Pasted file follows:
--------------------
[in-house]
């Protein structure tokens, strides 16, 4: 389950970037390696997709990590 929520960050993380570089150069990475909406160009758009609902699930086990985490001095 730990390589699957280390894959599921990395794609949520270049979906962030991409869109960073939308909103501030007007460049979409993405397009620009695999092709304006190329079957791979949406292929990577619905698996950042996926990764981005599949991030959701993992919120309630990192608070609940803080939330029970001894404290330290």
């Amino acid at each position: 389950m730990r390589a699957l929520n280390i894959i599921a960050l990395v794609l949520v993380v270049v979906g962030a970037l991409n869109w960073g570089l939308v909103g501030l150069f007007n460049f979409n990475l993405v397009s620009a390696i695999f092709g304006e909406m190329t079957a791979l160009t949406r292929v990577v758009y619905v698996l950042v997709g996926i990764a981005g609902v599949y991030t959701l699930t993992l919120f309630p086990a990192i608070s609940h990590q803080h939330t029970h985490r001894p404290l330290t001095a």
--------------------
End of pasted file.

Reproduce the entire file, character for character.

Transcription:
[in-house]
């Protein structure tokens, strides 16, 4: 389950970037390696997709990590 929520960050993380570089150069990475909406160009758009609902699930086990985490001095 730990390589699957280390894959599921990395794609949520270049979906962030991409869109960073939308909103501030007007460049979409993405397009620009695999092709304006190329079957791979949406292929990577619905698996950042996926990764981005599949991030959701993992919120309630990192608070609940803080939330029970001894404290330290």
């Amino acid at each position: 389950m730990r390589a699957l929520n280390i894959i599921a960050l990395v794609l949520v993380v270049v979906g962030a970037l991409n869109w960073g570089l939308v909103g501030l150069f007007n460049f979409n990475l993405v397009s620009a390696i695999f092709g304006e909406m190329t079957a791979l160009t949406r292929v990577v758009y619905v698996l950042v997709g996926i990764a981005g609902v599949y991030t959701l699930t993992l919120f309630p086990a990192i608070s609940h990590q803080h939330t029970h985490r001894p404290l330290t001095a």